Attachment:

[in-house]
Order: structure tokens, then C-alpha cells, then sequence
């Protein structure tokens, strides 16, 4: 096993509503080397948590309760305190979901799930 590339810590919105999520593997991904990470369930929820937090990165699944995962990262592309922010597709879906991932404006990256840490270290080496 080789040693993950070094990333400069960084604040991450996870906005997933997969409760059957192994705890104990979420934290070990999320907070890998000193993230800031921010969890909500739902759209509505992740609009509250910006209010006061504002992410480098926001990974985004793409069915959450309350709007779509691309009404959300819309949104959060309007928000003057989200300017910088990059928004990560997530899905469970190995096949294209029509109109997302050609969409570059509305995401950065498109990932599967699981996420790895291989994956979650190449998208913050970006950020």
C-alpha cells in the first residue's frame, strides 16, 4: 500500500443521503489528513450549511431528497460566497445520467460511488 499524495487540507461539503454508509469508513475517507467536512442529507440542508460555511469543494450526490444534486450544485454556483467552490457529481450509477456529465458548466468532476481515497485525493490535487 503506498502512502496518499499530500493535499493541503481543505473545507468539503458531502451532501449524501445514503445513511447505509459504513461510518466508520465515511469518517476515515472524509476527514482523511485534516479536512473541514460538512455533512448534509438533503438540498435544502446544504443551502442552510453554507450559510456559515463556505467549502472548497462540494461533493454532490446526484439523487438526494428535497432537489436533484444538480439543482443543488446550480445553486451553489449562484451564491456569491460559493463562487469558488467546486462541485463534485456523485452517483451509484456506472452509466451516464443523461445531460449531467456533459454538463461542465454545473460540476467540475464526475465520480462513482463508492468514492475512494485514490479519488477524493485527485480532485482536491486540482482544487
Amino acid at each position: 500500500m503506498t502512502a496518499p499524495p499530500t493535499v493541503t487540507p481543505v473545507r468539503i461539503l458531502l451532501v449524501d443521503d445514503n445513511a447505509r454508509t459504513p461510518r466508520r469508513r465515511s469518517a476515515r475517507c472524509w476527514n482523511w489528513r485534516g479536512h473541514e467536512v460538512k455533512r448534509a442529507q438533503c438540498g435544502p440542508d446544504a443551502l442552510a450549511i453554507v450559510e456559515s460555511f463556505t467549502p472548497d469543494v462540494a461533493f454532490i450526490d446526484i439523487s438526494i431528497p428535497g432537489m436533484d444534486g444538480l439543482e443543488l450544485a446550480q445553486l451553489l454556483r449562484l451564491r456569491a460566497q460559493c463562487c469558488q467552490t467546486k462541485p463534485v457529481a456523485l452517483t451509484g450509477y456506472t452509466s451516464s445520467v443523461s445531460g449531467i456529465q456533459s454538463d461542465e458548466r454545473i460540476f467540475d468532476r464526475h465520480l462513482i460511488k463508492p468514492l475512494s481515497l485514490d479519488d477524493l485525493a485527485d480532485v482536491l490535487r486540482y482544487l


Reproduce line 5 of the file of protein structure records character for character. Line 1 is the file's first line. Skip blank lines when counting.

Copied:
Amino acid at each position: 500500500m503506498t502512502a496518499p499524495p499530500t493535499v493541503t487540507p481543505v473545507r468539503i461539503l458531502l451532501v449524501d443521503d445514503n445513511a447505509r454508509t459504513p461510518r466508520r469508513r465515511s469518517a476515515r475517507c472524509w476527514n482523511w489528513r485534516g479536512h473541514e467536512v460538512k455533512r448534509a442529507q438533503c438540498g435544502p440542508d446544504a443551502l442552510a450549511i453554507v450559510e456559515s460555511f463556505t467549502p472548497d469543494v462540494a461533493f454532490i450526490d446526484i439523487s438526494i431528497p428535497g432537489m436533484d444534486g444538480l439543482e443543488l450544485a446550480q445553486l451553489l454556483r449562484l451564491r456569491a460566497q460559493c463562487c469558488q467552490t467546486k462541485p463534485v457529481a456523485l452517483t451509484g450509477y456506472t452509466s451516464s445520467v443523461s445531460g449531467i456529465q456533459s454538463d461542465e458548466r454545473i460540476f467540475d468532476r464526475h465520480l462513482i460511488k463508492p468514492l475512494s481515497l485514490d479519488d477524493l485525493a485527485d480532485v482536491l490535487r486540482y482544487l